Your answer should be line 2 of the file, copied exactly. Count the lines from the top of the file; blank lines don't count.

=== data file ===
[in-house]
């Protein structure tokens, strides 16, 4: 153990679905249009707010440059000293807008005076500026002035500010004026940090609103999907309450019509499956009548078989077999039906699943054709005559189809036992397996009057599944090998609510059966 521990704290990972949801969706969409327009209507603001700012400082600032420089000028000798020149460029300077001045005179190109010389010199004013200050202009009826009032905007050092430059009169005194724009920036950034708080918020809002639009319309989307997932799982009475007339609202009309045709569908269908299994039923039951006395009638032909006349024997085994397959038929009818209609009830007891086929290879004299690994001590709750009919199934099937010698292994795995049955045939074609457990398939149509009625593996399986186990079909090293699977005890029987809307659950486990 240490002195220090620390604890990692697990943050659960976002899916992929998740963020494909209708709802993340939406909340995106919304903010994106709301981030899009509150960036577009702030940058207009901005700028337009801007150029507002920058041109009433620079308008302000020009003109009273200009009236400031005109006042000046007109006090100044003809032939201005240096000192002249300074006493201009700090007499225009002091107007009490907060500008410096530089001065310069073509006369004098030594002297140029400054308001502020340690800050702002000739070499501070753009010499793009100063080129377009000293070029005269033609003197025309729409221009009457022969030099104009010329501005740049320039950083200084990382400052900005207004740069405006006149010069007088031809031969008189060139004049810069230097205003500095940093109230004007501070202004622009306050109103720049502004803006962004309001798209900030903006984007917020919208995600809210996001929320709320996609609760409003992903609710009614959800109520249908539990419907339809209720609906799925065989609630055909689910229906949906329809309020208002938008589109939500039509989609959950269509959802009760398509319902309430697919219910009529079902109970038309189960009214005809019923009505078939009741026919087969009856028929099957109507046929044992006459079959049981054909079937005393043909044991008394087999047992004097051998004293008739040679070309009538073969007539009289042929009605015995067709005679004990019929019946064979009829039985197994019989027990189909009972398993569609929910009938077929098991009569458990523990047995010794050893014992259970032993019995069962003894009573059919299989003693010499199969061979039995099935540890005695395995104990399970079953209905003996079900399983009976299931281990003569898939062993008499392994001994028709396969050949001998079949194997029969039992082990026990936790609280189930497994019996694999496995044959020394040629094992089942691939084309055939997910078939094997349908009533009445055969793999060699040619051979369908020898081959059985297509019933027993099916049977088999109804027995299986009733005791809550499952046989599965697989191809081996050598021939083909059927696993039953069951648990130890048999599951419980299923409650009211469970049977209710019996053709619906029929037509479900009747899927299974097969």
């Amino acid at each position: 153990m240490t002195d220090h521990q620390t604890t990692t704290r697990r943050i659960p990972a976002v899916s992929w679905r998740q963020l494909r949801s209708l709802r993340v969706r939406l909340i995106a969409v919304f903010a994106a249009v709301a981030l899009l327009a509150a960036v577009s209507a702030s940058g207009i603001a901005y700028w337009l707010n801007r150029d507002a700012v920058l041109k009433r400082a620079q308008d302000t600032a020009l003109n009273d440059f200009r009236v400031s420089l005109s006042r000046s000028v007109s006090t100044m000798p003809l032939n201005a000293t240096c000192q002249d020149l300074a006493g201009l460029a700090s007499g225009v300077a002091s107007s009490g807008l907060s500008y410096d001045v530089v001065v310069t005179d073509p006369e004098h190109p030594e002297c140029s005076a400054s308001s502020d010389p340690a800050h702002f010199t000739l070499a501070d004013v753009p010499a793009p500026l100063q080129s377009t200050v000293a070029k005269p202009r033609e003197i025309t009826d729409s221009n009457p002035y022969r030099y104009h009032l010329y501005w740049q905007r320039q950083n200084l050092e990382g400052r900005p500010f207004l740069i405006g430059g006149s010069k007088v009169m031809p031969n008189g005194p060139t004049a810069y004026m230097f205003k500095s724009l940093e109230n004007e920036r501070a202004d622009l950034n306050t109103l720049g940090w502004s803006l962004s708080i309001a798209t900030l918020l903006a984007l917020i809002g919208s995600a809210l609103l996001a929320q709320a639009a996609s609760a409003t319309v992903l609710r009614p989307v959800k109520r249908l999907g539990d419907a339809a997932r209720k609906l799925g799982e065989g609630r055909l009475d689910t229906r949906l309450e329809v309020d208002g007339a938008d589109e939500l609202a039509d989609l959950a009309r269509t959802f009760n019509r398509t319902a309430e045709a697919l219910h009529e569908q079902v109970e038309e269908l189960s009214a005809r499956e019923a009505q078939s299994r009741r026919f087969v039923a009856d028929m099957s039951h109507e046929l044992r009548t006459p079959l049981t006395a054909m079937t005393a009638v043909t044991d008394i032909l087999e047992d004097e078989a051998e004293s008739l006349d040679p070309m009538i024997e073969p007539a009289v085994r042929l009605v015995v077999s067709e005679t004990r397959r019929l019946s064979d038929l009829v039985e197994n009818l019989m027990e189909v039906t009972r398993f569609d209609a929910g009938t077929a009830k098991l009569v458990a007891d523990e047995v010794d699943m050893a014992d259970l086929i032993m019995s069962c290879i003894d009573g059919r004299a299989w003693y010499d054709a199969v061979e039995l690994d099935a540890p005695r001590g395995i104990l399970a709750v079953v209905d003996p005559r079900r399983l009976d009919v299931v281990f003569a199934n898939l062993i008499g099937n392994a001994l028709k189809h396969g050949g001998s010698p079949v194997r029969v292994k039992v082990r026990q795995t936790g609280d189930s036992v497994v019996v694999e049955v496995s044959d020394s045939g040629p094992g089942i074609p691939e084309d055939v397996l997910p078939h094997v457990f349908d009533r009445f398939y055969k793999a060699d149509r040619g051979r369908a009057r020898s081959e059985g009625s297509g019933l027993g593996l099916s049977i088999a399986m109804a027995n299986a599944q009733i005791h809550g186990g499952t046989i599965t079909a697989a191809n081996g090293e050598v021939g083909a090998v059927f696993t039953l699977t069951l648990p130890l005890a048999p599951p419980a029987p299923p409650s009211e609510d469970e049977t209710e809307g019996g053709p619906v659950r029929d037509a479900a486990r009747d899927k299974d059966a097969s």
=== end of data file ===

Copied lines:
């Protein structure tokens, strides 16, 4: 153990679905249009707010440059000293807008005076500026002035500010004026940090609103999907309450019509499956009548078989077999039906699943054709005559189809036992397996009057599944090998609510059966 521990704290990972949801969706969409327009209507603001700012400082600032420089000028000798020149460029300077001045005179190109010389010199004013200050202009009826009032905007050092430059009169005194724009920036950034708080918020809002639009319309989307997932799982009475007339609202009309045709569908269908299994039923039951006395009638032909006349024997085994397959038929009818209609009830007891086929290879004299690994001590709750009919199934099937010698292994795995049955045939074609457990398939149509009625593996399986186990079909090293699977005890029987809307659950486990 240490002195220090620390604890990692697990943050659960976002899916992929998740963020494909209708709802993340939406909340995106919304903010994106709301981030899009509150960036577009702030940058207009901005700028337009801007150029507002920058041109009433620079308008302000020009003109009273200009009236400031005109006042000046007109006090100044003809032939201005240096000192002249300074006493201009700090007499225009002091107007009490907060500008410096530089001065310069073509006369004098030594002297140029400054308001502020340690800050702002000739070499501070753009010499793009100063080129377009000293070029005269033609003197025309729409221009009457022969030099104009010329501005740049320039950083200084990382400052900005207004740069405006006149010069007088031809031969008189060139004049810069230097205003500095940093109230004007501070202004622009306050109103720049502004803006962004309001798209900030903006984007917020919208995600809210996001929320709320996609609760409003992903609710009614959800109520249908539990419907339809209720609906799925065989609630055909689910229906949906329809309020208002938008589109939500039509989609959950269509959802009760398509319902309430697919219910009529079902109970038309189960009214005809019923009505078939009741026919087969009856028929099957109507046929044992006459079959049981054909079937005393043909044991008394087999047992004097051998004293008739040679070309009538073969007539009289042929009605015995067709005679004990019929019946064979009829039985197994019989027990189909009972398993569609929910009938077929098991009569458990523990047995010794050893014992259970032993019995069962003894009573059919299989003693010499199969061979039995099935540890005695395995104990399970079953209905003996079900399983009976299931281990003569898939062993008499392994001994028709396969050949001998079949194997029969039992082990026990936790609280189930497994019996694999496995044959020394040629094992089942691939084309055939997910078939094997349908009533009445055969793999060699040619051979369908020898081959059985297509019933027993099916049977088999109804027995299986009733005791809550499952046989599965697989191809081996050598021939083909059927696993039953069951648990130890048999599951419980299923409650009211469970049977209710019996053709619906029929037509479900009747899927299974097969």